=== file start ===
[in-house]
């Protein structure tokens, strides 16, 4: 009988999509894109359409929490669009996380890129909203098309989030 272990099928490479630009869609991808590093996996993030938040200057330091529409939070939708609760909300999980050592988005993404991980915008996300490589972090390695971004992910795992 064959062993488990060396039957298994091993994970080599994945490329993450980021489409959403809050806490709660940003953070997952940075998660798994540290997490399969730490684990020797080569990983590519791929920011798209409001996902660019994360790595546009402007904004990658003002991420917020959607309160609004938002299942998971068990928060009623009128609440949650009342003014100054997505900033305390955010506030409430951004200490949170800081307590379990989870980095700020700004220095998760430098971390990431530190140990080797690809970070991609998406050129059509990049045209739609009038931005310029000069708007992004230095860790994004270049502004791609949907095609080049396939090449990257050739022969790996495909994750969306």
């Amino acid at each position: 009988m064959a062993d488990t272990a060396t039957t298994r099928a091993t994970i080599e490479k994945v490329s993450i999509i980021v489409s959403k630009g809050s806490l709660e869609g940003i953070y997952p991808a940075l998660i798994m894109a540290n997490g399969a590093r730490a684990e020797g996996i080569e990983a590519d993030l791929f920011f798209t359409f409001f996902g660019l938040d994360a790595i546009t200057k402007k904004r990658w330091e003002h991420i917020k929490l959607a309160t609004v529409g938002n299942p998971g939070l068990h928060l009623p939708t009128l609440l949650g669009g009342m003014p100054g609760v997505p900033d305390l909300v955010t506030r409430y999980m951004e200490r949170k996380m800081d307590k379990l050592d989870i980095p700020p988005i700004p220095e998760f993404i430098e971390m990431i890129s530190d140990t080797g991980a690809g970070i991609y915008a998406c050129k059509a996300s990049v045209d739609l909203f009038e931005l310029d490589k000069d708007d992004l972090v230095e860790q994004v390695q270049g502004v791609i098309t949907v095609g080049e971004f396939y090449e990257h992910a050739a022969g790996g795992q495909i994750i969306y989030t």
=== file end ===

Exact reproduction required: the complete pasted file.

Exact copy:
[in-house]
């Protein structure tokens, strides 16, 4: 009988999509894109359409929490669009996380890129909203098309989030 272990099928490479630009869609991808590093996996993030938040200057330091529409939070939708609760909300999980050592988005993404991980915008996300490589972090390695971004992910795992 064959062993488990060396039957298994091993994970080599994945490329993450980021489409959403809050806490709660940003953070997952940075998660798994540290997490399969730490684990020797080569990983590519791929920011798209409001996902660019994360790595546009402007904004990658003002991420917020959607309160609004938002299942998971068990928060009623009128609440949650009342003014100054997505900033305390955010506030409430951004200490949170800081307590379990989870980095700020700004220095998760430098971390990431530190140990080797690809970070991609998406050129059509990049045209739609009038931005310029000069708007992004230095860790994004270049502004791609949907095609080049396939090449990257050739022969790996495909994750969306």
């Amino acid at each position: 009988m064959a062993d488990t272990a060396t039957t298994r099928a091993t994970i080599e490479k994945v490329s993450i999509i980021v489409s959403k630009g809050s806490l709660e869609g940003i953070y997952p991808a940075l998660i798994m894109a540290n997490g399969a590093r730490a684990e020797g996996i080569e990983a590519d993030l791929f920011f798209t359409f409001f996902g660019l938040d994360a790595i546009t200057k402007k904004r990658w330091e003002h991420i917020k929490l959607a309160t609004v529409g938002n299942p998971g939070l068990h928060l009623p939708t009128l609440l949650g669009g009342m003014p100054g609760v997505p900033d305390l909300v955010t506030r409430y999980m951004e200490r949170k996380m800081d307590k379990l050592d989870i980095p700020p988005i700004p220095e998760f993404i430098e971390m990431i890129s530190d140990t080797g991980a690809g970070i991609y915008a998406c050129k059509a996300s990049v045209d739609l909203f009038e931005l310029d490589k000069d708007d992004l972090v230095e860790q994004v390695q270049g502004v791609i098309t949907v095609g080049e971004f396939y090449e990257h992910a050739a022969g790996g795992q495909i994750i969306y989030t």